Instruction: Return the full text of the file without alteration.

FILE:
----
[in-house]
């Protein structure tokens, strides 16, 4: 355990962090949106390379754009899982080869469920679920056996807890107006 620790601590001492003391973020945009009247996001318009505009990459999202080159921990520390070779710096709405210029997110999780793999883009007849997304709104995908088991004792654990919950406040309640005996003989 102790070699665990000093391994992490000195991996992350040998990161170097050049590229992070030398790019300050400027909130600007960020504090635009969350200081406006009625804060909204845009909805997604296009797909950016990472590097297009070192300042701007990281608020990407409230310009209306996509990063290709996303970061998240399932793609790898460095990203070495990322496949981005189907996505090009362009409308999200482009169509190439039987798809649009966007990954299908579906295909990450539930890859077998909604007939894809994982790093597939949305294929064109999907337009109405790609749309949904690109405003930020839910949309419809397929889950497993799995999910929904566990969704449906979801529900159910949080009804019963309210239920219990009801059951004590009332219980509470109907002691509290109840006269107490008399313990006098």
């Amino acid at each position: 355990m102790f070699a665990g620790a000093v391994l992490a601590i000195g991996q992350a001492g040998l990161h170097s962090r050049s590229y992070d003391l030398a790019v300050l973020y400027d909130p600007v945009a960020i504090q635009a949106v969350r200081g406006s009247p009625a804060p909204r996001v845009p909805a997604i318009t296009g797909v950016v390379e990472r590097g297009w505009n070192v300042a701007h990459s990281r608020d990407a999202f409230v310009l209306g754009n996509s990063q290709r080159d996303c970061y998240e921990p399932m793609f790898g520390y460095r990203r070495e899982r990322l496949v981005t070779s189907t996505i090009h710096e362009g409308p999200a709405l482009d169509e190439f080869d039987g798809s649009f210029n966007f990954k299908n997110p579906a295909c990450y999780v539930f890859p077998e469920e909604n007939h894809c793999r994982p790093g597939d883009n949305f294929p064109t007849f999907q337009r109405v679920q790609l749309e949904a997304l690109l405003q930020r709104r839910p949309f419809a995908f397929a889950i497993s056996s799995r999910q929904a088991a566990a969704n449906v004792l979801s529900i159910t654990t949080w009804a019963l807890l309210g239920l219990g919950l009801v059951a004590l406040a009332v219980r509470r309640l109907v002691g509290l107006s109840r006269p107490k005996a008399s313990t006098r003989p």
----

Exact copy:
[in-house]
């Protein structure tokens, strides 16, 4: 355990962090949106390379754009899982080869469920679920056996807890107006 620790601590001492003391973020945009009247996001318009505009990459999202080159921990520390070779710096709405210029997110999780793999883009007849997304709104995908088991004792654990919950406040309640005996003989 102790070699665990000093391994992490000195991996992350040998990161170097050049590229992070030398790019300050400027909130600007960020504090635009969350200081406006009625804060909204845009909805997604296009797909950016990472590097297009070192300042701007990281608020990407409230310009209306996509990063290709996303970061998240399932793609790898460095990203070495990322496949981005189907996505090009362009409308999200482009169509190439039987798809649009966007990954299908579906295909990450539930890859077998909604007939894809994982790093597939949305294929064109999907337009109405790609749309949904690109405003930020839910949309419809397929889950497993799995999910929904566990969704449906979801529900159910949080009804019963309210239920219990009801059951004590009332219980509470109907002691509290109840006269107490008399313990006098």
């Amino acid at each position: 355990m102790f070699a665990g620790a000093v391994l992490a601590i000195g991996q992350a001492g040998l990161h170097s962090r050049s590229y992070d003391l030398a790019v300050l973020y400027d909130p600007v945009a960020i504090q635009a949106v969350r200081g406006s009247p009625a804060p909204r996001v845009p909805a997604i318009t296009g797909v950016v390379e990472r590097g297009w505009n070192v300042a701007h990459s990281r608020d990407a999202f409230v310009l209306g754009n996509s990063q290709r080159d996303c970061y998240e921990p399932m793609f790898g520390y460095r990203r070495e899982r990322l496949v981005t070779s189907t996505i090009h710096e362009g409308p999200a709405l482009d169509e190439f080869d039987g798809s649009f210029n966007f990954k299908n997110p579906a295909c990450y999780v539930f890859p077998e469920e909604n007939h894809c793999r994982p790093g597939d883009n949305f294929p064109t007849f999907q337009r109405v679920q790609l749309e949904a997304l690109l405003q930020r709104r839910p949309f419809a995908f397929a889950i497993s056996s799995r999910q929904a088991a566990a969704n449906v004792l979801s529900i159910t654990t949080w009804a019963l807890l309210g239920l219990g919950l009801v059951a004590l406040a009332v219980r509470r309640l109907v002691g509290l107006s109840r006269p107490k005996a008399s313990t006098r003989p």